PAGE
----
BBC: GK has already built smaller communities in different municipalities in Sulu. Their peaceful and well-meaning developments have earned them strong goodwill in the area. GK currently has land donated in Sulu and would like to continue to empower the surrounding communities.
This will strengthen the GK movement in Sulu by increasing our team of community organizers, teachers, and other caretakers who will manage and ensure sustainability of all existing GK communities and build new ones.
So it’s meant to involve sectors and individuals who normally wouldn’t be able to pitch in with GK. Your thoughts on this?
BBC: I believe Philippines is one of the most giving countries to its people. Every sector or individual, in their own capacity, is involved in helping the nation’s poor. In GK, we are all here to make a difference in building a nation and bringing hope to a loving and most deserving country. We are
very committed and passionate in what we do. In the process, if we can influence people and have them join our cause, I think that will already accomplished a lot. Sometimes all it takes is for the right door to open, and we just walk through and begin our journey. I hope that with this project we are going to open many doors. This is not a question about being pro-GK advocate or for another foundation; this is about Filipinos helping other Filipinos.
Who are some of the entities and individuals working with you?
BBC: I am the Annual GK Hope Ball’s chair, and my dear friend Christine Cunanan is vice-chair. She has been very supportive of all my GK activities and other humanitarian work. I couldn’t imagine partnering with anyone else but her on this project. We had many occasions when things got very challenging, among the biggest sometimes are the cultural differences. She has taught me to be patient, to learn the right ways of
doing business in the Philippines. Of course as GK Hope Ball honorary chairman, we have our father Tony Meloto, who has attended every meeting that he has been invited to. He is a true inspiration, and a person with such endless vision and a great sense of humor. He truly amazes me! There is also, of course, Eena Meloto, our executive coordinator, who is also in charge of marketing. In charge of auctions are Wee Ramas-Sullano and Johanna Chuaunsu, and for finance we have Rose Cabrera. Heading Production is Pinky Antonio, while the Secretariat is chaired by Aurora Pijuan. We also have on board Rustan’s as a co-founding sponsor, and Weber Shandwick and Crown Fine Arts, among many others.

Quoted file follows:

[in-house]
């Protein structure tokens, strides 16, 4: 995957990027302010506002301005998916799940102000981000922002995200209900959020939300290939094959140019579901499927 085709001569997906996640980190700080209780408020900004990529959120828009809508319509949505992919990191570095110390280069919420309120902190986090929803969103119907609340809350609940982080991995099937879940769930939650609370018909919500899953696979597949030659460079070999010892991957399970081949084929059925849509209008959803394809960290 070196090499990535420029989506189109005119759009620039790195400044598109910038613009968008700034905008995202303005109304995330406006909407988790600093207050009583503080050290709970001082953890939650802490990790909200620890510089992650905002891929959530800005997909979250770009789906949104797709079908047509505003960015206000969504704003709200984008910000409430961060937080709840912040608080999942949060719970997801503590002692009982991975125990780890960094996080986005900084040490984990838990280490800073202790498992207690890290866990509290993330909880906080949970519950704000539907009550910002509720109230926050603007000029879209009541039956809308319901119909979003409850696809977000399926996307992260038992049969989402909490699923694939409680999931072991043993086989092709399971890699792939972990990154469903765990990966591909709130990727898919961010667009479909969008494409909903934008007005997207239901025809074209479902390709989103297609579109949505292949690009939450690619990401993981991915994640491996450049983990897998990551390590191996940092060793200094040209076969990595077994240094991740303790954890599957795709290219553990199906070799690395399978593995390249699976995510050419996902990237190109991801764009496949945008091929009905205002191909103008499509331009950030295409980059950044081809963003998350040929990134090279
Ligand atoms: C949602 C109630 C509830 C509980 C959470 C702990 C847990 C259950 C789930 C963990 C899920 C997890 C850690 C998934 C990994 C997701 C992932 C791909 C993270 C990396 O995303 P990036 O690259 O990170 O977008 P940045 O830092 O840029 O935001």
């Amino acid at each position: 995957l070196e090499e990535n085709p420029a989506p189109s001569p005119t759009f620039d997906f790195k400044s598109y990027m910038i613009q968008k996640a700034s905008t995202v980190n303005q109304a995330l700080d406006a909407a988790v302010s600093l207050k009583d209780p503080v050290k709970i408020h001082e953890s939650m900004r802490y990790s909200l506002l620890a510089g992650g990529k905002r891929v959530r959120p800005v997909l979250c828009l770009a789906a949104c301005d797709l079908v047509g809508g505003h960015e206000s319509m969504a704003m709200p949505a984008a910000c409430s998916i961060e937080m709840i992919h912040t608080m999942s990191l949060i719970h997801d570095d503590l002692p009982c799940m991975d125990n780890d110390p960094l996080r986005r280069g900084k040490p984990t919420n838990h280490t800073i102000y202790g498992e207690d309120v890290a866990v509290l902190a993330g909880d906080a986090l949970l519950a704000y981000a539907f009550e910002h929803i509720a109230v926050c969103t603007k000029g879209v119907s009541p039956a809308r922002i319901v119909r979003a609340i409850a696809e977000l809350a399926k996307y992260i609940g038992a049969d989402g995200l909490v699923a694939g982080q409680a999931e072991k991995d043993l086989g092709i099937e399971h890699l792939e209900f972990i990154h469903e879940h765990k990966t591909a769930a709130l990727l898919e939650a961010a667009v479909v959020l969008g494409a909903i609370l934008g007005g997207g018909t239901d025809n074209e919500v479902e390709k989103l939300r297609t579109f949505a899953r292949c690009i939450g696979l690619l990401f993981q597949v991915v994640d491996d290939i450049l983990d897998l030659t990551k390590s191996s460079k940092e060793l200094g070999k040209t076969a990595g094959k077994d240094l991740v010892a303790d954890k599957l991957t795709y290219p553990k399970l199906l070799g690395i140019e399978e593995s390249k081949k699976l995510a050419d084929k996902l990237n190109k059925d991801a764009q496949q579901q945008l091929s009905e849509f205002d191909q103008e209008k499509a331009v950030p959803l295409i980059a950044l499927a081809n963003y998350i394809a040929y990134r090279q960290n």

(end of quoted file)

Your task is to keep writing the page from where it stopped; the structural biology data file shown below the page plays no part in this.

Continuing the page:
This is a ball about nation-building, not just fundraising. This is part of a very big healing process for the country
At this early stage, will you tell us some of the items for auction?
BBC: I cannot tell you how generous and excited everyone is to be part of this legacy. Saying that, the goods we are seeking are items with legacies themselves, items that will be cherished for generations. We have a painting exclusively commissioned and donated for the ball by Betsy Westendorp, and signed gloves and jerseys from boxing champion—and Congressman Manny Pacquiao.
Why did Travelife Magazine decide to become involved in the GK Ball?
Christine Cunanan: The Travelife Magazine team strongly believes in the philosophies of GK regarding empowering communities and rising above differences towards true nation building. This is especially important right now. And the GK Hope Ball is the perfect venue for Travelife to become involved in this high-profile event that merges these two GK philosophies with Travelife’s core principle of helping to enrich one’s quality of life through travel and involvement in communities near and far. Having enjoyed many blessings that have helped make us the leading travel and lifestyle publication in the Philippines, we feel this is the best way we can give back to the community.
Will Travelife continue to be involved in GK projects?
CC: We’ve met and gotten to know the key persons behind GK and we admire and respect each one for their dedication and true commitment to helping others. We would certainly like to continue to be involved with GK in various capacities. One very concrete way that ties in with our expertise in travel and journalism is to partner with GK and help them promote their idea of organizing immersion stays for local and foreign youths in GK communities. Through these immersions, young people can learn more about these empowered communities and donate some of their time and effort to concrete activities to help these communities. This is an alternative
form of travel that can be extremely enriching for young people, that Travelife Magazine fully supports.
This interview appears in the August-September 2010 issue of Travelife Magazine.